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An Old Rivalry Renewed

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Sean Tucker and the SU offense find the endzone

SYRACUSE, NY | When Syracuse and UConn are mentioned, the first thing that comes to mind is basketball. After all, the two shared one of the greatest games of all time in 2009’s 6 overtime game, as well as nearly 100 meetings on the hardwood. However, that doesn’t mean the two don’t share a history on the gridiron as well.

The Huskies and Orange met from 2004-2012 when both teams were members of the Big East in football. According to Syracuse.com’s Brent Axe who’s covered SU for over 20 years, the football matchups might have never reached the significance of the basketball rivalry but still possessed regional importance.

“It’s not a rivalry, I think that’s an overused word,” said Axe. “But I think fans do appreciate when you play Connecticut, when you play Rutgers, you play Boston College, or Pittsburgh, it’s northeast football.”

Northeast football is a concept that hardly exists anymore. Long gone are the days of Syracuse bitterly matching up against Penn State or West Virginia on a yearly basis. In terms of Saturday’s matchup, rivalries fading is completely okay with UConn head coach Jim Mora.

“I’ve never been a big rivalry guy, every game is just another opportunity to go out and compete and play to win,” said Mora. “I think if you ride the up and down wave of ‘oh this is rivalry game, we’ve got to get up’ and then the next week it’s not a rivalry game so you’re not up, you become an inconsistent football team.”

But good, old-fashioned coach speak aside, the matchup does matter and has real implications. As UConn begins to rebuild its program, both Syracuse will have to compete with the Huskies on the recruiting trail. Saturday night’s matchup can provide incentive to recruits from the winner.

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SU QB Garrett Shrader scrambles past a defender

“It convinces those few recruits that are in these states to come to Syracuse,” said Axe. “This is not an area that’s stocked with four or five star players, so when one gets on that list, you have to do everything you can to convince them to come to Syracuse.”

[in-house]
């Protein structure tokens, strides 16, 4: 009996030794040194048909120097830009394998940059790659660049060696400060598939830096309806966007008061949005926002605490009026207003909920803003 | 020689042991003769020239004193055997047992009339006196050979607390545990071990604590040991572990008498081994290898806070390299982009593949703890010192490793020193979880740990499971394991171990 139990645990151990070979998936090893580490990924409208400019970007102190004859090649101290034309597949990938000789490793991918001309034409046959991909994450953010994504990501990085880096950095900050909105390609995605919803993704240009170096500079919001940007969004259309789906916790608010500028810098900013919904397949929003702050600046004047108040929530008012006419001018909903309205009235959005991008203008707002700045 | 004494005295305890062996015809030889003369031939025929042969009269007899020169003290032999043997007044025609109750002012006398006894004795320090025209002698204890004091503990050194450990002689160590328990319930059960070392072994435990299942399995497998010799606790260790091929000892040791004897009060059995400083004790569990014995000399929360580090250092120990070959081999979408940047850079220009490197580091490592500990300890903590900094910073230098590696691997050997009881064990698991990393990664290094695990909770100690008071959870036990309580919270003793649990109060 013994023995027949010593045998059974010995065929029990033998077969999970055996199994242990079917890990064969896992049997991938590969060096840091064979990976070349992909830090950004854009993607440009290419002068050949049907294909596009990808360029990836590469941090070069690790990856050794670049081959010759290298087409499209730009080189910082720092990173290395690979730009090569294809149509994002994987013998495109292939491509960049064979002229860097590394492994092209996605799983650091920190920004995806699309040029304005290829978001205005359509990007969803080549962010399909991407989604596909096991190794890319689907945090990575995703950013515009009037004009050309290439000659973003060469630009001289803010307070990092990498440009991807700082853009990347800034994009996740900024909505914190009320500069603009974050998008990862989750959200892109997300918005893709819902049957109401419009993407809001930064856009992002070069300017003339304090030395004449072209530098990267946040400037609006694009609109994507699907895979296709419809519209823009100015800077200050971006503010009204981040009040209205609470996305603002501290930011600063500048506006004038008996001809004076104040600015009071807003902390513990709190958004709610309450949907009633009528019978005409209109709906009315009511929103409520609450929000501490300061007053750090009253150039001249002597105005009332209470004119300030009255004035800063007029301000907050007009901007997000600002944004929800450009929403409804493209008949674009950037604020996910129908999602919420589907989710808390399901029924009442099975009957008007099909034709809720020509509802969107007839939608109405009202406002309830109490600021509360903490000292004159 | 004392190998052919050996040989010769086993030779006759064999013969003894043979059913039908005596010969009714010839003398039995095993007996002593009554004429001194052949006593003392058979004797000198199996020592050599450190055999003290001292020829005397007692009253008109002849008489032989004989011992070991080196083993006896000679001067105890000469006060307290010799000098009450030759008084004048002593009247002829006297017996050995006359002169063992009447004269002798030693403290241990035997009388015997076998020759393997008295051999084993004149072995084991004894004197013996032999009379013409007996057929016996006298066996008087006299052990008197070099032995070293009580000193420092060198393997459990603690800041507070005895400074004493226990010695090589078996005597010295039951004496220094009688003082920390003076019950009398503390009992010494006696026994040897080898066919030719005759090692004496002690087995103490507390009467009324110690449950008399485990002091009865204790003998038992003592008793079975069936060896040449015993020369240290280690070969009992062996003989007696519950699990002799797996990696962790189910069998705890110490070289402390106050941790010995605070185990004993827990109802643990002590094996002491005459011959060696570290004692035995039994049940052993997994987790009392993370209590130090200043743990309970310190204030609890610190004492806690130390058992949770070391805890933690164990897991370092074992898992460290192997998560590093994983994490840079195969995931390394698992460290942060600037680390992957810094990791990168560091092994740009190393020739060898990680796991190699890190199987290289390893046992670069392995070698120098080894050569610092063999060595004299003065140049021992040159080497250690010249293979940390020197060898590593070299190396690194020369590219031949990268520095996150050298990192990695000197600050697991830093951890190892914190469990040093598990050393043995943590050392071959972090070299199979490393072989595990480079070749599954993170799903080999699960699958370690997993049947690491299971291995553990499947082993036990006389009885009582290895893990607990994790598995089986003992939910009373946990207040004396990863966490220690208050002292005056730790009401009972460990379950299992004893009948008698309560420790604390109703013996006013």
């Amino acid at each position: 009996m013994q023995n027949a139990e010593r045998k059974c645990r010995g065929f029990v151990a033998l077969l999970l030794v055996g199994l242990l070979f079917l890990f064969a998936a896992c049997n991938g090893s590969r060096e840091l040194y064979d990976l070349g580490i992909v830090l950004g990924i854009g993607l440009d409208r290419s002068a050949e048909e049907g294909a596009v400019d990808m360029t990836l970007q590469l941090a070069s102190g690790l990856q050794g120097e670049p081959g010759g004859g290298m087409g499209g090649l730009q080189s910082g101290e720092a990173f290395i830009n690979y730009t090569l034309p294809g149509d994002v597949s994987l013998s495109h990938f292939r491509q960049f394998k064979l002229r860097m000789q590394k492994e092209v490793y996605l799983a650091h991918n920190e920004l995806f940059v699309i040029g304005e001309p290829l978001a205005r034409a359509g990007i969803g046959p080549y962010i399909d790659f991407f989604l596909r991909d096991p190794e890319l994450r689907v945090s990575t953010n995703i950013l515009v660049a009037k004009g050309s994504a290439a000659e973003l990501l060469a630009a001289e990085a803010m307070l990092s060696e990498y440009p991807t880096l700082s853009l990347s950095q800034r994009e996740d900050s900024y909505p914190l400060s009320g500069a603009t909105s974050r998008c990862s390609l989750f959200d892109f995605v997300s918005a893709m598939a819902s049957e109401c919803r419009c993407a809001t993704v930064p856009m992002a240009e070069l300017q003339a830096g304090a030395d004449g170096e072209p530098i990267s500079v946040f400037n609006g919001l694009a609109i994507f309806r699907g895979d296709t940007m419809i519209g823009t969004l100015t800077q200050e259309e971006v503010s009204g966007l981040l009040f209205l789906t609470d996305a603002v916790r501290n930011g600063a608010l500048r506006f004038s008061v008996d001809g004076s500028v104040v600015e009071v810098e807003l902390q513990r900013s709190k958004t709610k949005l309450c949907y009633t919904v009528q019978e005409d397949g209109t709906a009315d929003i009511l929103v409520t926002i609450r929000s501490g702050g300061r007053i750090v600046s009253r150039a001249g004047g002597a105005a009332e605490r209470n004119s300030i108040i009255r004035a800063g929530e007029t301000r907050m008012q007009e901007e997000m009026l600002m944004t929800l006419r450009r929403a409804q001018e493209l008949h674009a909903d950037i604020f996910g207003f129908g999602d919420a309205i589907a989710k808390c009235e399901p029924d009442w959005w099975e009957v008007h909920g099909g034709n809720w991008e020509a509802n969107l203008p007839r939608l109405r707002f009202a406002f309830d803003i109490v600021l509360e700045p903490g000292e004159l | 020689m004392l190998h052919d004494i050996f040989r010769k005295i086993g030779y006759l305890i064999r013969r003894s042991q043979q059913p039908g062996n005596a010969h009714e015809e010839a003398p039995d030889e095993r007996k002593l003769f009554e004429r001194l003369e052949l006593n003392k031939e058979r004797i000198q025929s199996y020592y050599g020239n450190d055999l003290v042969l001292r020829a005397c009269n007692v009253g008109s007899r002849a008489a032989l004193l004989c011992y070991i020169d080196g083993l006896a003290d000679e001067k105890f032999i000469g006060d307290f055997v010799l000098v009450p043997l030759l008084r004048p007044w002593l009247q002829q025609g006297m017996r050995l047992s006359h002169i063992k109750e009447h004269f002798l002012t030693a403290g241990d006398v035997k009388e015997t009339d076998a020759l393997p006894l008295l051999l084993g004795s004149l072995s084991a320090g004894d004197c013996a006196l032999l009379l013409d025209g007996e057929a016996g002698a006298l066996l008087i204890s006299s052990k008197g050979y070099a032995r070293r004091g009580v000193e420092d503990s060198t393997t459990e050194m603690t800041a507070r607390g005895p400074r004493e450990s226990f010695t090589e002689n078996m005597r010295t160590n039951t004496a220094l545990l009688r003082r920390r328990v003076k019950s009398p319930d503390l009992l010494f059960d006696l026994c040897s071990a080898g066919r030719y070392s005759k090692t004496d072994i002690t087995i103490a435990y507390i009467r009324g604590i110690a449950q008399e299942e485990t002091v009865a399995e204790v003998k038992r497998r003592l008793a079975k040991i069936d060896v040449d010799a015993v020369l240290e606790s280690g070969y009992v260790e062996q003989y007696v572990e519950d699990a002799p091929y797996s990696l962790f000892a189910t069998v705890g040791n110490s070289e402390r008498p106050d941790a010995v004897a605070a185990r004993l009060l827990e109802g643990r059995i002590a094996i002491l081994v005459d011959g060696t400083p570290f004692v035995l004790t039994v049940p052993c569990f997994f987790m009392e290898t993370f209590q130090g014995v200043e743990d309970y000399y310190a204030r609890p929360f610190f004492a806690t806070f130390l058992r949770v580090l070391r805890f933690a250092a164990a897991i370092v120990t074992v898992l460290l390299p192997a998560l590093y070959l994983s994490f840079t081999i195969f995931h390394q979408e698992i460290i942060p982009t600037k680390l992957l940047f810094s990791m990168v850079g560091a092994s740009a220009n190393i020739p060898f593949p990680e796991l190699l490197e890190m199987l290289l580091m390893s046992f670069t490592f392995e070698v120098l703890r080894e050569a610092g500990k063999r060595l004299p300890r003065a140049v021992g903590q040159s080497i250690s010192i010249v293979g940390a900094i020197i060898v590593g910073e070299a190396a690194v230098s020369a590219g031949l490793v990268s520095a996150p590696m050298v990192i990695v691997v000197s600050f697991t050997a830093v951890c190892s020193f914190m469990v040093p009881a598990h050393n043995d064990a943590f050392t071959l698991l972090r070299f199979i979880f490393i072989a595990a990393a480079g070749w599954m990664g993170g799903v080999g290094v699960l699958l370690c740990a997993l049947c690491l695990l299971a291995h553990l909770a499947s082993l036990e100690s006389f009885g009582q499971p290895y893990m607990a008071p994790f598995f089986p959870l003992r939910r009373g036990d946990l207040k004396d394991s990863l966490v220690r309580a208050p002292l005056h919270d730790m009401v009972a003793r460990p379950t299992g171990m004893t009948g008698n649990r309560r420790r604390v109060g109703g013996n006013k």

Along with future recruiting battles, bragging rights are on the line for fans. Regardless of whether it’s basketball or football, Don Amore of the Hartford Courant expects the fanbases to show up Saturday night.

“I’m sure there are going to be a lot of Syracuse fans driving down here and getting tickets,” said Amore. “I think it’s going to be a pretty big deal.”

On the UConn side, Saturday night presents a real opportunity to continue the program’s slow rebuild. Throughout the past couple of years, the Huskies have been one of the worst teams in the entire country. Since 2017, UConn is the only program to have single digit wins in total.

“I think Connecticut represents kind of the worst nightmare of what can happen to you in the modern era of college football,” said Axe. “This easily could have been Syracuse if they didn’t get into the ACC.”

It’s been a sharp fall off for the UConn program. Just 11 years ago, the Huskies made the Fiesta Bowl and matched up with Oklahoma. Expectations in Storrs aren’t to make a New Years Bowl Game in the near future, but rather to start taking advantage of games like Saturday night.

“It’s another opportunity for the program to make a statement that ‘Hey we’re not a joke anymore, we can play with teams that perceived as being much better than we are’”, said Amore.

So, Saturday night might not have the magnitude of six overtimes in Madison Square Garden, but there’s still plenty on the line. It’s the return of northeast football and a nostalgic blast for both fanbases involved.